34.5.3. Retrieving Validated Fields and other Reports Querying if the input is valid Getting Invalid, Missing, or Unknown Fields Getting Valid Fields
    34.5.4. Using Metacommands to Control Filter or Validator Rules The FIELDS metacommand The PRESENCE metacommand The DEFAULT_VALUE metacommand The ALLOW_EMPTY metacommand The BREAK_CHAIN metacommand The MESSAGES metacommand Using options to set metacommands for all rules
    34.5.5. Adding Filter Class Namespaces
    34.6. Zend_Filter_Inflector
    34.6.1. Operation
    34.6.2. Setting Paths To Alternate Filters
    34.6.3. Setting the Inflector Target
    34.6.4. Inflection Rules Static Rules Filter Inflector Rules Setting Many Rules At Once
    34.6.5. Utility Methods
    34.6.6. Using Zend_Config with Zend_Filter_Inflector

    34.1. Introduction

    The Zend_Filter component provides a set of commonly needed data filters. It also provides a simple filter chaining mechanism by which multiple filters may be applied to a single datum in a user-defined order.

    34.1.1. What is a filter?

    In the physical world, a filter is typically used for removing unwanted portions of input, and the desired portion of the input passes through as filter output (e.g., coffee). In such scenarios, a filter is an operator that produces a subset of the input. This type of filtering is useful for web applications - removing illegal input, trimming unnecessary white space, etc.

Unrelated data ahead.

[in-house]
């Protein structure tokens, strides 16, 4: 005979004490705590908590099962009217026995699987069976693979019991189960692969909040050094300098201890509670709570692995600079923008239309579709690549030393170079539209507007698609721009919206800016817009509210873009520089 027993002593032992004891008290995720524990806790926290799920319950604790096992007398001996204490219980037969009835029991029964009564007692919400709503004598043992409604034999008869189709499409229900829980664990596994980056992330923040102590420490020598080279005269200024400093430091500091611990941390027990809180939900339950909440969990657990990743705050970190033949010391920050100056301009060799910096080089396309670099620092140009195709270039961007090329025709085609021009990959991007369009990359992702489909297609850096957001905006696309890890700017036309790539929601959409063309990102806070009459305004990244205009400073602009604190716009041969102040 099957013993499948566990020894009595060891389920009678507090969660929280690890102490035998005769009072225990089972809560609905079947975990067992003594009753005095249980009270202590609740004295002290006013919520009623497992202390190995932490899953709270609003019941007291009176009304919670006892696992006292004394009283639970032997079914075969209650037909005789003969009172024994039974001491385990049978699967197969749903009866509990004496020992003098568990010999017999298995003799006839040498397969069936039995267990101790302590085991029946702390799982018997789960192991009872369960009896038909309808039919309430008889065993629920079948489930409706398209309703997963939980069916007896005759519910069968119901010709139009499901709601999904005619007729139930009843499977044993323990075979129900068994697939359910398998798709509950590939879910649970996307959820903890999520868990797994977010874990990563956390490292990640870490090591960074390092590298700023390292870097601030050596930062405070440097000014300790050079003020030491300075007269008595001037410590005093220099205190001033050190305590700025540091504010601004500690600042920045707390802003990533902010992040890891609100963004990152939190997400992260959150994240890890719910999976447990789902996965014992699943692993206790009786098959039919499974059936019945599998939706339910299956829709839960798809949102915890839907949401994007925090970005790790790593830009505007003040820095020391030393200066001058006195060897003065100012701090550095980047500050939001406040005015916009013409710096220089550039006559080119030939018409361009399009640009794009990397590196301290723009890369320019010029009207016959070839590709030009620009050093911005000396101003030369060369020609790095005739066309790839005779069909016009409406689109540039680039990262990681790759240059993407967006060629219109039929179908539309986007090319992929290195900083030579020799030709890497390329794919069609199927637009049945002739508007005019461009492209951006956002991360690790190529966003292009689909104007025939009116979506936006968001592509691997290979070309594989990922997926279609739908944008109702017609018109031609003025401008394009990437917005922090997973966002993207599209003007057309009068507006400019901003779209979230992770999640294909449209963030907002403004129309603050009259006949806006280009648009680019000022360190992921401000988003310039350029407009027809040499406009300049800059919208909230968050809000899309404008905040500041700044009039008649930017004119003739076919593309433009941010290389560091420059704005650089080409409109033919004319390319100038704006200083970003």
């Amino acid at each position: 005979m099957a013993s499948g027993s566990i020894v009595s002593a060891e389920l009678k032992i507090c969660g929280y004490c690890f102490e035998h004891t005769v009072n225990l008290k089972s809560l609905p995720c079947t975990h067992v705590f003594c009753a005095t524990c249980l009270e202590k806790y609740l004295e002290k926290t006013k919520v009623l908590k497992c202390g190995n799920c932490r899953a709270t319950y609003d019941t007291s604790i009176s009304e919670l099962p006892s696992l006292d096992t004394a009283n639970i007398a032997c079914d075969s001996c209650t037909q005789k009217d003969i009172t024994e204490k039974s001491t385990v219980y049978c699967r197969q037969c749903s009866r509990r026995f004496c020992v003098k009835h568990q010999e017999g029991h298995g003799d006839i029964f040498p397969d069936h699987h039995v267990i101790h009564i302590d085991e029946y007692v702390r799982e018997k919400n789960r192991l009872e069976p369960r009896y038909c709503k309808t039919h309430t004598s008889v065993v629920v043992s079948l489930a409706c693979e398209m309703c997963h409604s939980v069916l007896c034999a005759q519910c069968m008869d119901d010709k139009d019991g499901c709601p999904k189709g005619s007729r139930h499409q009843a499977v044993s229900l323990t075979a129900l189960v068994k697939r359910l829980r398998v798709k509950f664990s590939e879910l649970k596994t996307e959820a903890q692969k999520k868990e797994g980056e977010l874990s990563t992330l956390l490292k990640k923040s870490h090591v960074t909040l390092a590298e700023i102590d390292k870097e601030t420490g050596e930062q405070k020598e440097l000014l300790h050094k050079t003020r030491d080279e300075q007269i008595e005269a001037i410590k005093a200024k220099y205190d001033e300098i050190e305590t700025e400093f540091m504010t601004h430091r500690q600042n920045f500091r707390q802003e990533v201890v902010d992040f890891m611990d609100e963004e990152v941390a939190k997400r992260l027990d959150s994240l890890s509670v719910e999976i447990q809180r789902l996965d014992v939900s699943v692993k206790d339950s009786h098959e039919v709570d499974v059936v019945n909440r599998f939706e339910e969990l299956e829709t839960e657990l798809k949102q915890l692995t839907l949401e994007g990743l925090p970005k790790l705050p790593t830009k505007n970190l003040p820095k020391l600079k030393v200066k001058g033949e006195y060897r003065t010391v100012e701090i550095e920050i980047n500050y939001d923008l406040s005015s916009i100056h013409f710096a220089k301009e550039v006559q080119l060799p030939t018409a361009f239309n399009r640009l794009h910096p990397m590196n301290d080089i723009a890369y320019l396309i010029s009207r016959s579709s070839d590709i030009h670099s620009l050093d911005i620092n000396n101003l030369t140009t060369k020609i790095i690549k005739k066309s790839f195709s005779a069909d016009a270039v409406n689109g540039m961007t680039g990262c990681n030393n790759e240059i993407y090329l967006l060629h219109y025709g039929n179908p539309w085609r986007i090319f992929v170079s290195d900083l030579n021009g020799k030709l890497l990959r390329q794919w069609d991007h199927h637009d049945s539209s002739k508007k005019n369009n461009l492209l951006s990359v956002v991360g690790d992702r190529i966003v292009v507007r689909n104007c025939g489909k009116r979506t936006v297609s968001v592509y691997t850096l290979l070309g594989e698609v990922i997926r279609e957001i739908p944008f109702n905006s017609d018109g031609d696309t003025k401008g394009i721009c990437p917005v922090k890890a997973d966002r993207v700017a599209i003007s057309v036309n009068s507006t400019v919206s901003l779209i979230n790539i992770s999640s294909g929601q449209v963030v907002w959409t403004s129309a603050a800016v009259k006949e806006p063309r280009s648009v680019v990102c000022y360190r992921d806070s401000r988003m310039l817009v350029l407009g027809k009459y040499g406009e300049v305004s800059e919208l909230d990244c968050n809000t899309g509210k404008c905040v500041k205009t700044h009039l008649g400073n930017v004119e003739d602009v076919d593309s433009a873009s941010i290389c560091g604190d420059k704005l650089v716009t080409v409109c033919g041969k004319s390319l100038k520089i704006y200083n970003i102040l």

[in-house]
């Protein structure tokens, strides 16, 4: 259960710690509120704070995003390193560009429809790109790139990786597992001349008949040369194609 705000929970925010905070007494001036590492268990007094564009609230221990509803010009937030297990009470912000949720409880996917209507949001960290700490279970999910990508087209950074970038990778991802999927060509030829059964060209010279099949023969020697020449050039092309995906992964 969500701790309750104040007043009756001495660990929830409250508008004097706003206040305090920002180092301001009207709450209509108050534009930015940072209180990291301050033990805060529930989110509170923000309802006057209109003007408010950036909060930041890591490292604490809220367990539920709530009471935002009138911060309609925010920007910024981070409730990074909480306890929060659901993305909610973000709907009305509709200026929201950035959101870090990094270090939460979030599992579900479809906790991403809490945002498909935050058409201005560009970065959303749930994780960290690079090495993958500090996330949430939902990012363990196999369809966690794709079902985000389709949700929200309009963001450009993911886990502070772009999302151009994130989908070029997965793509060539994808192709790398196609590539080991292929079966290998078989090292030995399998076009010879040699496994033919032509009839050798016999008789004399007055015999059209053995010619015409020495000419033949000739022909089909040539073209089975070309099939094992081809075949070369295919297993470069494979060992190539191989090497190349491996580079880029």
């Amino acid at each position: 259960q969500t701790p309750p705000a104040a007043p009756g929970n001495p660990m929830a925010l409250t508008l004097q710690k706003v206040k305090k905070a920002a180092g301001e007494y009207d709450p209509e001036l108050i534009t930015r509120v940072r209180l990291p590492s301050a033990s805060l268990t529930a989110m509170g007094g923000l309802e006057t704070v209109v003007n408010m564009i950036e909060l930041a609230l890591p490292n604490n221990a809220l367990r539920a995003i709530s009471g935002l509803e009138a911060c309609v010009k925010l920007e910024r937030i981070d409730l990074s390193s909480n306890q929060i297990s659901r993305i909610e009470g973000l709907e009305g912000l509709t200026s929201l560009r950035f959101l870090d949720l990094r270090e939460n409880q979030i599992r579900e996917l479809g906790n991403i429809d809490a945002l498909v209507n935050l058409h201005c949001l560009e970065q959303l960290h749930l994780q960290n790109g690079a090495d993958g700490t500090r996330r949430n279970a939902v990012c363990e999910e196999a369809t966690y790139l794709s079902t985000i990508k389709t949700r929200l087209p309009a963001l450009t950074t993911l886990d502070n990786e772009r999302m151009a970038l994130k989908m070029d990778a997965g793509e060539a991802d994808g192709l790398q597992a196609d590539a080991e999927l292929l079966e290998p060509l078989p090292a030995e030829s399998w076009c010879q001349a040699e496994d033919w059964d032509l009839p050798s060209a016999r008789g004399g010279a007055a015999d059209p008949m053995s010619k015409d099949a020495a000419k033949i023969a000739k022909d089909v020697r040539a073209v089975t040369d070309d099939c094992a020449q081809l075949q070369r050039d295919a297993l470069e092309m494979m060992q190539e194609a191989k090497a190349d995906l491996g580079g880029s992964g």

This basic definition of a filter may be extended to include generalized transformations upon input. A common transformation applied in web applications is the escaping of HTML entities. For example, if a form field is automatically populated with untrusted input (e.g., from a web browser), this value should either be free of HTML entities or contain only escaped HTML entities, in order to prevent undesired behavior and security vulnerabilities. To meet this requirement, HTML entities that appear in the input must either be removed or escaped. Of course, which approach is more appropriate depends on the situation. A filter that removes the HTML entities operates within the scope of the first definition of filter - an operator that produces a subset of the input. A filter that escapes the HTML entities, however, transforms the input (e.g., "&" is transformed to "&"). Supporting such use cases for web developers is important, and "to filter," in the context of using Zend_Filter, means to perform some transformations upon input data.

    34.1.2. Basic usage of filters

    Having this filter definition established provides the foundation for Zend_Filter_Interface, which requires a single method named filter() to be implemented by a filter class.

    Following is a basic example of using a filter upon two input data, the ampersand (&) and double quote (") characters:

    $htmlEntities = new Zend_Filter_HtmlEntities();

    $htmlEntities->filter('&'); // &
    echo $htmlEntities->filter('"'); // "

    34.1.3. Using the static staticFilter() method